Thursday, July 24, 2014

Working with Peewee ORM

Wow, it's been a long while since I last posted something here. As always work and family have been taking a huge chunk of my free time - making it almost impossible to drop by to update this blog.

That said, I have been playing around with Peewee. It is a very small ORM (Object Relational Mapping) framework for working with your database. It is fits very well with things like Flask or Bottle Python frameworks. If you've spent time developing in Django you will feel very much at home. All the models and queries are basically the same except a few that make the Peewee stand out.

It currently supports PostgreSQL, MySQL and SQLite. Installation is a breeze - just use pip at a command prompt like so:

$pip install peewee

Here is a sample application that defines our models, creates the tables, inserts the data and prints them all out again.

################### Example of using the Peewee ORM ########################

from peewee import *
db = SqliteDatabase(app.db)
class BaseModel(Model):
    class Meta:

        database = db        
class Person(BaseModel):
    name = CharField(max_length=100, index=True)    
class StatusUpdate(BaseModel):

    person    = ForeignKeyField(Person, related_name='statuses')
    status  = TextField()
    timestamp = DateTimeField(, index=True)


#------ Inserting into our new tables --------
huey = Person(name='Nkem')

charlie =  Person.create(name='Charlie')
StatusUpdate.create(charlie, status='First status')

#----- querying -----

people =
for person in people:print
    for status in person.statuses.order_by(StatusUpdate.timestamp):
        print '*', status.status

For those who like to take control of their SQL, Peewee also allows you to run raw SQL commands. Here is an example of it:

db = SqliteDatabase(':memory:')

class Person(Model):
    name = CharField()
    class Meta:
        database = db

# let's pretend we want to do an "upsert", something that SQLite can
# do, but peewee cannot.
for name in ('charlie', 'mickey', 'huey'):
    db.execute_sql('REPLACE INTO person (name) VALUES (?)', (name,))

# now let's iterate over the people using our own query.
for person in Person.raw('select * from person'):
    print  # .raw() will return model instances.
I find it quite interesting mixing it with Flask. There are a few ideas I have and will explore them over the weekend and post the result here. There are tons of things you can do with this little framework - so go explore and see what you come up with. Good luck!

Saturday, March 22, 2014

The New Speaking JavaScript

I bought this book despite having other general-purpose Javascript references because I've always really liked Dr. Rauschmeyer's precise writing style on his blog. This book does not disappoint. It's a clear, complete, and unambiguous reference to an sometimes misunderstood and often confusing language.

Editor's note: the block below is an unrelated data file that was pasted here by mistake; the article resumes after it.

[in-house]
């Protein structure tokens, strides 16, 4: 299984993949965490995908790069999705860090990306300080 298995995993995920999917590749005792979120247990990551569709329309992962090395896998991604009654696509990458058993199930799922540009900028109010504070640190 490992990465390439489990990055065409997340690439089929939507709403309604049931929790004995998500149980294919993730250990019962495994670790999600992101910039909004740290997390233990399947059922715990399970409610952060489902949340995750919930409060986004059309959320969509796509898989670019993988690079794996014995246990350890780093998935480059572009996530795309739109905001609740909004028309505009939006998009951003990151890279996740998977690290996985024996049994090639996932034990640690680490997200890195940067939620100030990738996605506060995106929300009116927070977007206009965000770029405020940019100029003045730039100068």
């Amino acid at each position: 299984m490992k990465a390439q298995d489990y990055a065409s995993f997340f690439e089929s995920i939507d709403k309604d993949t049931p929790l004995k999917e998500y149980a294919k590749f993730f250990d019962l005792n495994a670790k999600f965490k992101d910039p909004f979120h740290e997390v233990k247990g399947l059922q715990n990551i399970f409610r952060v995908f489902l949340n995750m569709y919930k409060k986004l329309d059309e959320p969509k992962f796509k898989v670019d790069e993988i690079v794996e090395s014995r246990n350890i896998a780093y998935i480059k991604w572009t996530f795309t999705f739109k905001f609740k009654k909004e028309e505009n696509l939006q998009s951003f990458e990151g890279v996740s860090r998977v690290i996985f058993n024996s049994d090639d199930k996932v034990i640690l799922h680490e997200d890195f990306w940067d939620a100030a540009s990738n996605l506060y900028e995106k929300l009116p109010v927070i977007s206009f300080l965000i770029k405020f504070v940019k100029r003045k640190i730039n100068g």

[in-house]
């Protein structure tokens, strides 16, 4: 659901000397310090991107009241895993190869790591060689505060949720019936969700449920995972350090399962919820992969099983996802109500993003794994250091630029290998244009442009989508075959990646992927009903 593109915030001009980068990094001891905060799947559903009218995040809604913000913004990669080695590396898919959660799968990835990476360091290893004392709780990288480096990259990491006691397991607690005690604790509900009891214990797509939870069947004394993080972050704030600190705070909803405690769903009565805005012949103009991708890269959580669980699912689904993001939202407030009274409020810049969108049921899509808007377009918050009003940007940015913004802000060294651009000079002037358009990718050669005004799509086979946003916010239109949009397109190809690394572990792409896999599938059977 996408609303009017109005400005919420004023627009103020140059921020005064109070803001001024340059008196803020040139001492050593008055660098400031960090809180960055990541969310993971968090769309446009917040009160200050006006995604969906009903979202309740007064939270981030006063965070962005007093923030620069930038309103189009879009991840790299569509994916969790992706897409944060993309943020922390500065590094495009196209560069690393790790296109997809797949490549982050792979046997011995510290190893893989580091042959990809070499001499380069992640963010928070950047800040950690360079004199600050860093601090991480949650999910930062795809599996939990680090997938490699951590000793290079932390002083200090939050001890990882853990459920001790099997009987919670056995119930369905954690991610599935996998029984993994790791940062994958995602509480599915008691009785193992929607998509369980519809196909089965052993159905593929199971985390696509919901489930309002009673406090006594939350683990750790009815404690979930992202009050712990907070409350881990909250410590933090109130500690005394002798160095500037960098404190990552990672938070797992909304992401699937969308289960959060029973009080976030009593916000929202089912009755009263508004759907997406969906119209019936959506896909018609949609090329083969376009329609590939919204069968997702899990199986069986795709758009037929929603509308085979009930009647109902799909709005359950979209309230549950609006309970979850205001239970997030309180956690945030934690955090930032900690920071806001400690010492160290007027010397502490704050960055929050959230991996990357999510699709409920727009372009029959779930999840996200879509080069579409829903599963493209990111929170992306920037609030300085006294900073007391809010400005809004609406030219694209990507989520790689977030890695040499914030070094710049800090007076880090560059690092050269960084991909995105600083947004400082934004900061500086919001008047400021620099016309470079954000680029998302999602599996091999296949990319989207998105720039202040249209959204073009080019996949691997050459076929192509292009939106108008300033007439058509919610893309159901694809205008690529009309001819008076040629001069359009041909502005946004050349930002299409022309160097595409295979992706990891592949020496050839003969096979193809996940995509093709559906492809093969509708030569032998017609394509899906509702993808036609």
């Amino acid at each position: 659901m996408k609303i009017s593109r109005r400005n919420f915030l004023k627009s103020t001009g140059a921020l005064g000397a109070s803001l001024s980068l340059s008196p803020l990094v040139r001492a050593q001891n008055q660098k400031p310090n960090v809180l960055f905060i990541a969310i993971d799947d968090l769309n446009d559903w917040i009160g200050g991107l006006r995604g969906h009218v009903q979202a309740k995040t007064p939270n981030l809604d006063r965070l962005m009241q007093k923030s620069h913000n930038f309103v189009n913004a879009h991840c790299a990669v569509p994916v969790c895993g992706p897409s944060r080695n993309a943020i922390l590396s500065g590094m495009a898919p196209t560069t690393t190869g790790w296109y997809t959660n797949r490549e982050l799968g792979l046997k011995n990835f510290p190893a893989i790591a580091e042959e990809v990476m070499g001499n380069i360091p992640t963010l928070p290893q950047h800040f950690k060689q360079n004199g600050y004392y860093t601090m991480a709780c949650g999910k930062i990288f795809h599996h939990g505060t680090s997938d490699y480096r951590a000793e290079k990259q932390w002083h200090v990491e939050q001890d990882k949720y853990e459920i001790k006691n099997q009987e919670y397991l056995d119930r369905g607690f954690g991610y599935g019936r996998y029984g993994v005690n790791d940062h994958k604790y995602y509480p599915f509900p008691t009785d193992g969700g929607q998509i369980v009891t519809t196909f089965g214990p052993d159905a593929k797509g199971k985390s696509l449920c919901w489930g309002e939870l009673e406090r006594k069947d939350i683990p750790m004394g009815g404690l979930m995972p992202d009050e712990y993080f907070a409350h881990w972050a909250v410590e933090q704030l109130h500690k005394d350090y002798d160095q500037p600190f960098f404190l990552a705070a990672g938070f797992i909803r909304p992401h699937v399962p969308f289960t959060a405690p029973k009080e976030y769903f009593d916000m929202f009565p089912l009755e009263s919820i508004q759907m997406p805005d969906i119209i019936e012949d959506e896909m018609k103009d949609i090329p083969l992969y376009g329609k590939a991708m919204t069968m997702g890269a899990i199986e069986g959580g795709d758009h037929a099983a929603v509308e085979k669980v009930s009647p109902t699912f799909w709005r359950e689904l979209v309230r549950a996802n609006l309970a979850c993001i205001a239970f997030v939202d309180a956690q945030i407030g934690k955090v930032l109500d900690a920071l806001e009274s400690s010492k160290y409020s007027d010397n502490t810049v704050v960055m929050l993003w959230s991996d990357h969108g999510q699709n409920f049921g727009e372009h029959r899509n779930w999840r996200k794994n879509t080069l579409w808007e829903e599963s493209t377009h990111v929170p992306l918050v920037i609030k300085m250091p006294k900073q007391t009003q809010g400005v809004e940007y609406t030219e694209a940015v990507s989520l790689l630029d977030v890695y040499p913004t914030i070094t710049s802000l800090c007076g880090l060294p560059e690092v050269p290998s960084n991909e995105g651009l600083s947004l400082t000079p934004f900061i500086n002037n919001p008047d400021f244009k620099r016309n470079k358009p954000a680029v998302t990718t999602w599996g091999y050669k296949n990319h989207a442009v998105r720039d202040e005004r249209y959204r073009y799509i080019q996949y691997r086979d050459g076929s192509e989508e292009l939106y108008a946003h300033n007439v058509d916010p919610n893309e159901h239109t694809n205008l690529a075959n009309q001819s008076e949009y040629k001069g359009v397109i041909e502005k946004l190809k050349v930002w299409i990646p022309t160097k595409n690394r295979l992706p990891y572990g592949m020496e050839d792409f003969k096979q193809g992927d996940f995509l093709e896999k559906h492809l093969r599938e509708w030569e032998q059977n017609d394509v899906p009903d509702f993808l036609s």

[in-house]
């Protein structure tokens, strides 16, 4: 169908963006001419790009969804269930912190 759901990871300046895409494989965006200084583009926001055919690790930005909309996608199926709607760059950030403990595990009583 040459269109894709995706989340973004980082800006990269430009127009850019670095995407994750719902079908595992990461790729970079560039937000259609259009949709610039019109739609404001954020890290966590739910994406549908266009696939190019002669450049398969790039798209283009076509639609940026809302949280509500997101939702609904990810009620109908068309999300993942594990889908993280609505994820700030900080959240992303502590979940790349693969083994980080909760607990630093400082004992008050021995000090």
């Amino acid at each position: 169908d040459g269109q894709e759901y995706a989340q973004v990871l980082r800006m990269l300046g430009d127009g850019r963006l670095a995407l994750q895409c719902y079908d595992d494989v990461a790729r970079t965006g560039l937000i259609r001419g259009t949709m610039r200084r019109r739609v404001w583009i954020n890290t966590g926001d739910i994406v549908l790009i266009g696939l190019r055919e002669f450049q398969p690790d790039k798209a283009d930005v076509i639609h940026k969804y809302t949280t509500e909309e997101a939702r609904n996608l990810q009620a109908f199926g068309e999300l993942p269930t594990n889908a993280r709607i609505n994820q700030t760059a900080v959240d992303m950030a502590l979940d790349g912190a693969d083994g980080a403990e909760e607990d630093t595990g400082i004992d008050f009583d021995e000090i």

This is an authoritative guide to the language that doesn't complain or split hairs. There's a tremendous amount of information here presented by a subject matter expert who's adept at explaining sometimes difficult and nuanced concepts with remarkable clarity and terseness. He doesn't gloss over anything or make assumptions; he simply tells it like it is.

This isn't a difficult book to read, in fact it's refreshingly easy, but it's probably not going to be great for novices. It assumes a certain capability on the part of the reader. If you're starting from ground zero, I'd recommend something more conversational or introductory. But if you're looking for a brilliantly organized and researched in-depth reference, you won't be disappointed with Speaking Javascript.

Tuesday, December 31, 2013

How I combined simple #Python list comprehension and JSON parsing

There are lots of very interesting things to discover in Python - especially if you've been working with Java or any other programming language for some time. For example this simple piece of code demonstrates how you can quite easily convert a list of of Strings of integers separated by comma - into a list of integers. What I particularly like about this small code is that it uses what Python developers refer to list comprehension.
string1 = "020783, 503553, 555204"
mylist = [int(n) for n in string1.split(',')]
>>>>>> mylist
>>> [020783, 503553, 555204]
Now, that piece of code was all I needed to get the API application I was working on to generate a nested list of integers. As it turns out, Python makes things really easy.
def parse_points(self, json_response):
            result = json.loads(json_response)
            if result.has_key('points'):
                the_points = result['points']['code']
                mylist = [int(n) for n in the_points.split(',')]
                return mylist 
                return result
        except ValueError, e:
            raise PlottingError('JSON Parsing Error: ' + e)
.... Further down the code, that returned value is eventually used to as an array of list:
This would not make much sense to a lot of people out there - that is deliberate because I don't want to show the code in full. Protecting the real code is vital here. However, the aim for this small code is to demonstrate how to parse a list of integers in string separated by comma. With time I will post a full blog with a complete working code on how this works.
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